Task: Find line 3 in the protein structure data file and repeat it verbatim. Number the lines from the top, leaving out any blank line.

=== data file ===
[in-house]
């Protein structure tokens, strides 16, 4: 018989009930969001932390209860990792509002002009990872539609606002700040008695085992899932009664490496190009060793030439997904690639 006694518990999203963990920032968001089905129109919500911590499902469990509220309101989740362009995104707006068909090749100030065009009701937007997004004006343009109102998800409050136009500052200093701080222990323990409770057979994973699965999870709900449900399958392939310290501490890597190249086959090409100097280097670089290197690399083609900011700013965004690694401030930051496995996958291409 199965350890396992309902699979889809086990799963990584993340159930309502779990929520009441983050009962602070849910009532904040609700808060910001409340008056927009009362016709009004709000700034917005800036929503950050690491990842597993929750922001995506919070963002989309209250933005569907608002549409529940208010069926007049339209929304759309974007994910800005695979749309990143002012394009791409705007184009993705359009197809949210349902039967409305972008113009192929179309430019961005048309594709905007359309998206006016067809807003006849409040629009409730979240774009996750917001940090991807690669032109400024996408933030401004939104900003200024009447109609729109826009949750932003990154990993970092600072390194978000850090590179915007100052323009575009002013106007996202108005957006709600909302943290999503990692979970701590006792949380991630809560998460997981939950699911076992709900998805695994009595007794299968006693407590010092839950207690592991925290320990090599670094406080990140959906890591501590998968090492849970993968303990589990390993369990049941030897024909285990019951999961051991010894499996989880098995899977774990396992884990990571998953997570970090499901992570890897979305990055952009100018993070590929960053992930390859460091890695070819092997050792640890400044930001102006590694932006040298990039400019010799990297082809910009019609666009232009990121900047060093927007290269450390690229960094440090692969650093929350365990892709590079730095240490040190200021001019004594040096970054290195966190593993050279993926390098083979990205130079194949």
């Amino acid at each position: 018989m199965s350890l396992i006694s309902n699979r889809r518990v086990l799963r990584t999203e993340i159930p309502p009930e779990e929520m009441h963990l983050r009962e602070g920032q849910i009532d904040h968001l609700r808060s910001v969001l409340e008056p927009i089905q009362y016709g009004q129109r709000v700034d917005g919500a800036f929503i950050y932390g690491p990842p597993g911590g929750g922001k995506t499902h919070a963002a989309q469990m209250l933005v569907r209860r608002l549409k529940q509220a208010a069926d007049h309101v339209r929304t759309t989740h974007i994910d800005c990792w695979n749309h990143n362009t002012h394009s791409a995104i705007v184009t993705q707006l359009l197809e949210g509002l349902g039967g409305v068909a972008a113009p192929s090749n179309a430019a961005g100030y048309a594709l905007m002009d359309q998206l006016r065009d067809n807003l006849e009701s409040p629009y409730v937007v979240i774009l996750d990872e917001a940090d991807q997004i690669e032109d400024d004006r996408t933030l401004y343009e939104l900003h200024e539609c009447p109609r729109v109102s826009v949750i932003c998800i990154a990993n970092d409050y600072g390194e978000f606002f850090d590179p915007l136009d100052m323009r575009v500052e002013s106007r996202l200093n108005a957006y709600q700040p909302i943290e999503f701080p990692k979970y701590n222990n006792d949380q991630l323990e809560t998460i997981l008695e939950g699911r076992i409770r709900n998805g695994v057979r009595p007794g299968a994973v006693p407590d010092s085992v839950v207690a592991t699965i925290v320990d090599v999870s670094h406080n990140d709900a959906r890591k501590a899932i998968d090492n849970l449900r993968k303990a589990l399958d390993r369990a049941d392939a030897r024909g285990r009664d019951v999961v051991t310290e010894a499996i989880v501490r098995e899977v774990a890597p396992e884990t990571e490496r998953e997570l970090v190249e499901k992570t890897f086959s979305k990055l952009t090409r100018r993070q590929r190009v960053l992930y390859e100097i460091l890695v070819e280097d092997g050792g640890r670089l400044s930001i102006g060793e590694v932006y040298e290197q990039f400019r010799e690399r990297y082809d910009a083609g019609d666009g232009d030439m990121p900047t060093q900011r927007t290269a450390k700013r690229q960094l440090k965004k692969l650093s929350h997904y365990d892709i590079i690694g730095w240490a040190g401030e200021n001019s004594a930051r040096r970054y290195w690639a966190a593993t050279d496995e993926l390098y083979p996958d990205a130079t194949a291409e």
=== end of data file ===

């Amino acid at each position: 018989m199965s350890l396992i006694s309902n699979r889809r518990v086990l799963r990584t999203e993340i159930p309502p009930e779990e929520m009441h963990l983050r009962e602070g920032q849910i009532d904040h968001l609700r808060s910001v969001l409340e008056p927009i089905q009362y016709g009004q129109r709000v700034d917005g919500a800036f929503i950050y932390g690491p990842p597993g911590g929750g922001k995506t499902h919070a963002a989309q469990m209250l933005v569907r209860r608002l549409k529940q509220a208010a069926d007049h309101v339209r929304t759309t989740h974007i994910d800005c990792w695979n749309h990143n362009t002012h394009s791409a995104i705007v184009t993705q707006l359009l197809e949210g509002l349902g039967g409305v068909a972008a113009p192929s090749n179309a430019a961005g100030y048309a594709l905007m002009d359309q998206l006016r065009d067809n807003l006849e009701s409040p629009y409730v937007v979240i774009l996750d990872e917001a940090d991807q997004i690669e032109d400024d004006r996408t933030l401004y343009e939104l900003h200024e539609c009447p109609r729109v109102s826009v949750i932003c998800i990154a990993n970092d409050y600072g390194e978000f606002f850090d590179p915007l136009d100052m323009r575009v500052e002013s106007r996202l200093n108005a957006y709600q700040p909302i943290e999503f701080p990692k979970y701590n222990n006792d949380q991630l323990e809560t998460i997981l008695e939950g699911r076992i409770r709900n998805g695994v057979r009595p007794g299968a994973v006693p407590d010092s085992v839950v207690a592991t699965i925290v320990d090599v999870s670094h406080n990140d709900a959906r890591k501590a899932i998968d090492n849970l449900r993968k303990a589990l399958d390993r369990a049941d392939a030897r024909g285990r009664d019951v999961v051991t310290e010894a499996i989880v501490r098995e899977v774990a890597p396992e884990t990571e490496r998953e997570l970090v190249e499901k992570t890897f086959s979305k990055l952009t090409r100018r993070q590929r190009v960053l992930y390859e100097i460091l890695v070819e280097d092997g050792g640890r670089l400044s930001i102006g060793e590694v932006y040298e290197q990039f400019r010799e690399r990297y082809d910009a083609g019609d666009g232009d030439m990121p900047t060093q900011r927007t290269a450390k700013r690229q960094l440090k965004k692969l650093s929350h997904y365990d892709i590079i690694g730095w240490a040190g401030e200021n001019s004594a930051r040096r970054y290195w690639a966190a593993t050279d496995e993926l390098y083979p996958d990205a130079t194949a291409e």